The nine-inch stiff blade worked great on wicked tuna and big ol’ red snappers on the Texas Gulf for me last February, but here on the Great Lakes, it’s my go-to kitchen knife when I’m cooking at fish camp. From chunking potatoes to dicing onions, it gives me Iron Chef performance.

The final blade in the four-blade set is a serrated edge nine-incher. I’m one of those guys who occasionally cuts my fish into steaks rather than fillets. The serrated blade is the way to go. Any knife will slice through the skin and meat easily, but when it gets to the spine the serrated blade saws right on through.

The kit comes with a functional and stylish Bubba-red case with a rugged insert to hold each blade and handle in place securely. Then it zips shut.

The kit is available online at and other sources as well as in retail shops.




Actually, the spray should be called No Natz or Ankle Flies. I’m not sure of the proper name for those biting flies that show up each summer, usually when I’m far offshore and usually on a nearly windless day. It could be they thrive on the warmest days when shorts and sandals are more appropriate than long pants and heavy socks.

It seems that way, to me. I’m sure others have other names for them, often with an unprintable swear word associated with the name. I just call them ankle flies because for every bite I get even halfway from my foot to my knee, I’ll get a hundred on my ankles.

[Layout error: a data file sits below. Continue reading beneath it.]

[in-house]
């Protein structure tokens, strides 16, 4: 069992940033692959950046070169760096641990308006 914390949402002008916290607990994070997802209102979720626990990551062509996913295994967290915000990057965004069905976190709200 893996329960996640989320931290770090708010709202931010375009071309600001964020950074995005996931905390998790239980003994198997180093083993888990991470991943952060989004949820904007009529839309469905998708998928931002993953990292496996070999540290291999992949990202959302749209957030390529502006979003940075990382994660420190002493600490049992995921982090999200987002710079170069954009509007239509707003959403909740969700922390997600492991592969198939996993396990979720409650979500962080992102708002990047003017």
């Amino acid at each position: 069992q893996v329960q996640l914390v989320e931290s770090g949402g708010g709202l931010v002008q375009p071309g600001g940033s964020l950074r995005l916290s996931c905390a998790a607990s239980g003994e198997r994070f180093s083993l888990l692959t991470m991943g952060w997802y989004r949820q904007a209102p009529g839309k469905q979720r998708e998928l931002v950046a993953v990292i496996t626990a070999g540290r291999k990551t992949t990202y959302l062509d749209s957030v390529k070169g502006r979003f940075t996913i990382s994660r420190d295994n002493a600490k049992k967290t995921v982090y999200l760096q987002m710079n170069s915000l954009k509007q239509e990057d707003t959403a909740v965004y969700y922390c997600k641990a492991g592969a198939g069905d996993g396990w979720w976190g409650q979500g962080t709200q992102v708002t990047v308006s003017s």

At times it seems the only thing they like better than my ankle meat and blood is DEET or the ingredients contained in other, so called “natural” insect repellants. The only way Deep Woods Off works for me is to spray on enough the toothy monsters slide off when they land on my ankle to take a bite.

If you know of a product which works perfectly and all the time, let me know. Otherwise, pick up a bottle of No Natz. The product repels Great Lakes Ankle Flies better than any I’ve ever used. It’s not perfect, but I’d say it works 98 percent of the time. Would you rather get bit 100 times or just two?

The makers list the ingredients as “botanical oils,” including rosemary, lemongrass, geranium, olive and coconut oils. Available from two ounce containers to quarts at or




I remember when the first Frogg Toggs rainsuits were invented. “This is either the smartest thing ever,” I thought, “or the worst.” They looked and felt like they were made of paper, with a sort of waxy crumpled newspaper feel to them, but according to the marketing hype which came with them, they were both waterproof and breathable.

Waterproof and breathable were “miracle words” in the rainwear industry, words that spelled the end for plastic and rubber waterproof outerwear. Gore-Tex and other materials proved outdoorsmen could stay dry on the inside when it was wet on the outside and not get wet on the inside just from sweat and or condensation. Products made with those technologies are winners, but they come with a cost. A hefty cost, since a Gore-Tex lined rain parka will set a wet-weather fisherman back well over $200.